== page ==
A very good example of horrible optimizations in a program is Battlefield 1942. When it first came out there were many support posts about bad performance on 'high-end' systems, and good performance on 'low-end' systems, but it wasn't consistent anywhere. Patches that came out afterwards had fixed most of the issues, but still it makes one wonder what was going on.

More than likely most people won't worry too much about upgrading to Vista unless they are people who read OSNews or other computer related sites. Most people as others have stated, will only use Vista if they buy a new computer that is pre-installed with it.

I agree with the original poster of this thread, I won't be installing Vista on any of the computers that I build for people.

Reply Parent Score: 2

RE: Vista? No thank you!
by Doc Pain on Tue 26th Dec 2006 00:13 in reply to "Vista? No thank you!"
Doc Pain Member since:
2006-10-08

"This happens every time Microsoft comes out with a new OS, they make everyone upgrade their hardware to use it."

Taking advantage of new hardware is good, really, but there's a problem you can see in actual development: The quotient SPEED = HARDWARE / SOFTWARE seems to stay the same. A new Linux distribution or "Vista" on a new PC with C2D and 1024 MB RAM runs as fast as, let's say, Geoworks Ensemble on a 386DX/40 with 8 MB RAM. So there's no real speed gain. If you use "old fashioned software" on new hardware you'll be surprised how fast it is. You can even see people running apps on a 300 MHz P2 with 256 MB RAM with BSD as fast as actual apps run on "Vista" with a new PC - and they don't care, because it works. Never change a working system. :-)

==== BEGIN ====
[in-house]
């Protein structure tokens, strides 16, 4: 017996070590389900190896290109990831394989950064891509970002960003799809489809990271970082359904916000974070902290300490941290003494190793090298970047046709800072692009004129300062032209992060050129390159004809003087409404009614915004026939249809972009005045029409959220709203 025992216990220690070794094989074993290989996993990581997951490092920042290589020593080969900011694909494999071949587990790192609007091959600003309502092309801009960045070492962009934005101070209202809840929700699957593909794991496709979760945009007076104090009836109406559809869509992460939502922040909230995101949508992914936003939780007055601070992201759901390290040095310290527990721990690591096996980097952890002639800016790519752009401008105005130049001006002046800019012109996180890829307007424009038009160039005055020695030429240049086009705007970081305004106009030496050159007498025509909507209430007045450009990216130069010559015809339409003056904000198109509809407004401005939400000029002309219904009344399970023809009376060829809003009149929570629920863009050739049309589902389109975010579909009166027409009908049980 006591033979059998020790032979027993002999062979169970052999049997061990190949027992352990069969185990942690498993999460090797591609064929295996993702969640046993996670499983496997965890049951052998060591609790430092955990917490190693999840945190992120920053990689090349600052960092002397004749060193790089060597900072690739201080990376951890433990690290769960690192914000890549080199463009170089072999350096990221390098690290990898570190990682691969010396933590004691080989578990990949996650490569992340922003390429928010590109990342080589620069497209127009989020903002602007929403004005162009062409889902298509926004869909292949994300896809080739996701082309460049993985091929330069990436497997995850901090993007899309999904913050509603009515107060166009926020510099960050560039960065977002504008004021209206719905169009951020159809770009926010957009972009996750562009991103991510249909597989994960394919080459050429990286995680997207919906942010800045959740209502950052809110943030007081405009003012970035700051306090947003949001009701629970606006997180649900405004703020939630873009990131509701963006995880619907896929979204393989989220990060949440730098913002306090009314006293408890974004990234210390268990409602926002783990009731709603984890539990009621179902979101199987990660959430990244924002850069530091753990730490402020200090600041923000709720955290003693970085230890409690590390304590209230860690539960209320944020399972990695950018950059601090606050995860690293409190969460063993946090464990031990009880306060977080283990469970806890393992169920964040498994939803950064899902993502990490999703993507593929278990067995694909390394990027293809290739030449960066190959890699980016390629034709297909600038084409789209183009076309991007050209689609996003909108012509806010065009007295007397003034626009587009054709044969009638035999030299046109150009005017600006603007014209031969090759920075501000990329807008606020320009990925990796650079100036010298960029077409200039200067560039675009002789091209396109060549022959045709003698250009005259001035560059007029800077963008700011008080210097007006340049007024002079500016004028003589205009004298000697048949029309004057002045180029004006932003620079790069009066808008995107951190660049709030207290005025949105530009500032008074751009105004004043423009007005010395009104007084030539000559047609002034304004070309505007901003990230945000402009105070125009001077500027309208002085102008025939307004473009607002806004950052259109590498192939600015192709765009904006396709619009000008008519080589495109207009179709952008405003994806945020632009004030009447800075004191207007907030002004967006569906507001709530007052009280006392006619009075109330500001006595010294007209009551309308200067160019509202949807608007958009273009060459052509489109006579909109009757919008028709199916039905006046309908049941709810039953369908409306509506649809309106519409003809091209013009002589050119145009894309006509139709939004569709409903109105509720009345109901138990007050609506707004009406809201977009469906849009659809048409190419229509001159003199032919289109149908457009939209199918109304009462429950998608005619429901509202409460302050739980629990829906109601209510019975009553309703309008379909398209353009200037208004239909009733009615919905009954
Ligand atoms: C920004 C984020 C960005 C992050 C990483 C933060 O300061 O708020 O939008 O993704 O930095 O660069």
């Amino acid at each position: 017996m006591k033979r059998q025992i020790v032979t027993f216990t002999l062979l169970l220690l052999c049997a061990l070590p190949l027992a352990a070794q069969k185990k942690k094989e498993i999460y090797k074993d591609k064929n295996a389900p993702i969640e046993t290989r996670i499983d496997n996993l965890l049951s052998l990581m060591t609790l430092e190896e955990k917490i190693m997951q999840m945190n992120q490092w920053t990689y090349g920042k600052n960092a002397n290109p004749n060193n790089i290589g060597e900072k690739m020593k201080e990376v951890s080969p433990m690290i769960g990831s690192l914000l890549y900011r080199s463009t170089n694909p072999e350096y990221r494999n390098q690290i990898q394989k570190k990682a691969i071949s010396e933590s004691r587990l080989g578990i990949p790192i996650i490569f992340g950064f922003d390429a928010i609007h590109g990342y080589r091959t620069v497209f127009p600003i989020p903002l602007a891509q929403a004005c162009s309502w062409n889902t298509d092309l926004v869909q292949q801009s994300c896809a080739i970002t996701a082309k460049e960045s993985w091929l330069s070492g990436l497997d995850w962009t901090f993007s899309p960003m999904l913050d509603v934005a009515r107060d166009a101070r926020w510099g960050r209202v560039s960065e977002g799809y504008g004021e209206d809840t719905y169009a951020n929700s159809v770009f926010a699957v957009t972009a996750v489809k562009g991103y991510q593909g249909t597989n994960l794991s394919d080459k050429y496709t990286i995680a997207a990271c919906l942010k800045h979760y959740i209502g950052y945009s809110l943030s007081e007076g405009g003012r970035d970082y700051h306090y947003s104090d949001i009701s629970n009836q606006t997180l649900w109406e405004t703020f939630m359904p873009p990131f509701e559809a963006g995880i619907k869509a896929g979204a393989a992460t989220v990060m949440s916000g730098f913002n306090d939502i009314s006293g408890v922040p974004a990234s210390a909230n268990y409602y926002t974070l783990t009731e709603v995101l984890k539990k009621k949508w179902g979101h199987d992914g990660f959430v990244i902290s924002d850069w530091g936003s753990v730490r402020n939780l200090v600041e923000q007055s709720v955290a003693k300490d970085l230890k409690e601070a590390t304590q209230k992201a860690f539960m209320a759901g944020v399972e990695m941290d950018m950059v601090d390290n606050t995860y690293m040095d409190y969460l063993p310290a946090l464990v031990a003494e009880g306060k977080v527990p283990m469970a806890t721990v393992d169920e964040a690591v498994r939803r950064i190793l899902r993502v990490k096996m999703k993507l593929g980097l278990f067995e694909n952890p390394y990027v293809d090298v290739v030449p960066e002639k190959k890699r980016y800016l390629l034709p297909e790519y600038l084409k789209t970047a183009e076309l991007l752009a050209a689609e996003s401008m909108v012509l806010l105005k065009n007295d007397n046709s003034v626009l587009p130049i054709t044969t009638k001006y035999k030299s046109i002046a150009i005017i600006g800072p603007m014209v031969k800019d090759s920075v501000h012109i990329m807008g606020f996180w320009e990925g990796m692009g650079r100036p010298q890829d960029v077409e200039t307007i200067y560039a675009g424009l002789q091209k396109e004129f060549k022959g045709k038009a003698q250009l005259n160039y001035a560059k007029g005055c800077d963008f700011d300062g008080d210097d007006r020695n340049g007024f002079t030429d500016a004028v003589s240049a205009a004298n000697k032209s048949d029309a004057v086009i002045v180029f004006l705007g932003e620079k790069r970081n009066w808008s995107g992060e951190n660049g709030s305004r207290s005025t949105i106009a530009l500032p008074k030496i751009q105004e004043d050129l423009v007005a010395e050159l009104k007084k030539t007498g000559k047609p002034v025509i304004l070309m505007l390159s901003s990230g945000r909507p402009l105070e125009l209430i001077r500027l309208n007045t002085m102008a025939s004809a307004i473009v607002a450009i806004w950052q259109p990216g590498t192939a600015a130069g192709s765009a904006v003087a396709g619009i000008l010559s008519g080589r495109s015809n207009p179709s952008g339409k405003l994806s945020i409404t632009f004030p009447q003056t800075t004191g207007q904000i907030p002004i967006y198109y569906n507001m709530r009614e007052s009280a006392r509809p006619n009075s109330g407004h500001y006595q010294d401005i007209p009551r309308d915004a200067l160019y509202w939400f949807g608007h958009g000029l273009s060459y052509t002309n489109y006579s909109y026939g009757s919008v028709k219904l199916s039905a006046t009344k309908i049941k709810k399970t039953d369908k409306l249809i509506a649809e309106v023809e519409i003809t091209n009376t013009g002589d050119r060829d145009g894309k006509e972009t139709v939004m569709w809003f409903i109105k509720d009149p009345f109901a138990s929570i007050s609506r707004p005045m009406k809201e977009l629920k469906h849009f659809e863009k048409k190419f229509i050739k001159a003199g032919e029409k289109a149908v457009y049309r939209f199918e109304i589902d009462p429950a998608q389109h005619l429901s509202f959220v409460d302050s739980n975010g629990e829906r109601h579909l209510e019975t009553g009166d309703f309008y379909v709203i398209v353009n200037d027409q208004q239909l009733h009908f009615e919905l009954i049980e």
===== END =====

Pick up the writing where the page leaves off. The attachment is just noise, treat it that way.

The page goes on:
"I could see people doing this in the past because before Windows XP every consecutive Windows release was a slight improvement offer the last, but still junk over all."

Remember when "Windows '95" was released? Everyone thought a new keyboard with the "Windows keys" is needed, but in fact, nearly nobody uses them. Can you imagine how hard it is to get a notebook without these space wasting keys? Or a regular 102 key keyboard with a wide space bar?

"I am a system builder for my family and friends and I will not be installing Vista on any computer until I absolutely have to. Instead I will continue to install Windows XP (if it ain't broke don't spent tons of money to upgrade) or Linux Mint (Ubuntu) and I've been recommending to everyone to do the same."

Recommended everyone to buy "Windows XP" retail? :-) Stay with Ubuntu, it's surely a better solution. (I'll continue installing FreeBSD and Solaris/x86 and recommending buying a Mac in most cases.)